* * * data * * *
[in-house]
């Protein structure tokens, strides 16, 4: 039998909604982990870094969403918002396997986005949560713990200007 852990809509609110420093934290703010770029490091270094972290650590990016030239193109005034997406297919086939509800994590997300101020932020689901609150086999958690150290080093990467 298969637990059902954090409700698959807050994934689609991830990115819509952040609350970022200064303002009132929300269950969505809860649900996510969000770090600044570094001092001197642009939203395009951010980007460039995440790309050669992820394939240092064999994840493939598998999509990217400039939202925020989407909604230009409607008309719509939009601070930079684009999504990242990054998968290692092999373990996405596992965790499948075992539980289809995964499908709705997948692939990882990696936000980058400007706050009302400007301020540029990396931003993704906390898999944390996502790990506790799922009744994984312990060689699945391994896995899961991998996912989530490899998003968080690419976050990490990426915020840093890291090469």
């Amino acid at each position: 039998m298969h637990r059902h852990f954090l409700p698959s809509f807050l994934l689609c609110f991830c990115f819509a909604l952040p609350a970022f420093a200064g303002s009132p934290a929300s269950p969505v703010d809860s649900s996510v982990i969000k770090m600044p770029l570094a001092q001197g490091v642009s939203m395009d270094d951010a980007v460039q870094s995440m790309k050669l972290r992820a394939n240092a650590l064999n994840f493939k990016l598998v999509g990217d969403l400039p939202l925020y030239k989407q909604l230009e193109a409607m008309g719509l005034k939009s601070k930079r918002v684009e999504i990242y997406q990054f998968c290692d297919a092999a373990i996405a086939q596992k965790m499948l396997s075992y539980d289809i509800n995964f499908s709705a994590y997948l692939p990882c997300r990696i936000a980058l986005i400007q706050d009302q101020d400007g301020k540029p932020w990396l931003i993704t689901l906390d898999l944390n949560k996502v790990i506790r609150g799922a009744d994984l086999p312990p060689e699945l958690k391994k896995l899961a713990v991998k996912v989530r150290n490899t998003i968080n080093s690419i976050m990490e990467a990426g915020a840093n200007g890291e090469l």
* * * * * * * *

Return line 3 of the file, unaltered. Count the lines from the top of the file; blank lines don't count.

């Amino acid at each position: 039998m298969h637990r059902h852990f954090l409700p698959s809509f807050l994934l689609c609110f991830c990115f819509a909604l952040p609350a970022f420093a200064g303002s009132p934290a929300s269950p969505v703010d809860s649900s996510v982990i969000k770090m600044p770029l570094a001092q001197g490091v642009s939203m395009d270094d951010a980007v460039q870094s995440m790309k050669l972290r992820a394939n240092a650590l064999n994840f493939k990016l598998v999509g990217d969403l400039p939202l925020y030239k989407q909604l230009e193109a409607m008309g719509l005034k939009s601070k930079r918002v684009e999504i990242y997406q990054f998968c290692d297919a092999a373990i996405a086939q596992k965790m499948l396997s075992y539980d289809i509800n995964f499908s709705a994590y997948l692939p990882c997300r990696i936000a980058l986005i400007q706050d009302q101020d400007g301020k540029p932020w990396l931003i993704t689901l906390d898999l944390n949560k996502v790990i506790r609150g799922a009744d994984l086999p312990p060689e699945l958690k391994k896995l899961a713990v991998k996912v989530r150290n490899t998003i968080n080093s690419i976050m990490e990467a990426g915020a840093n200007g890291e090469l």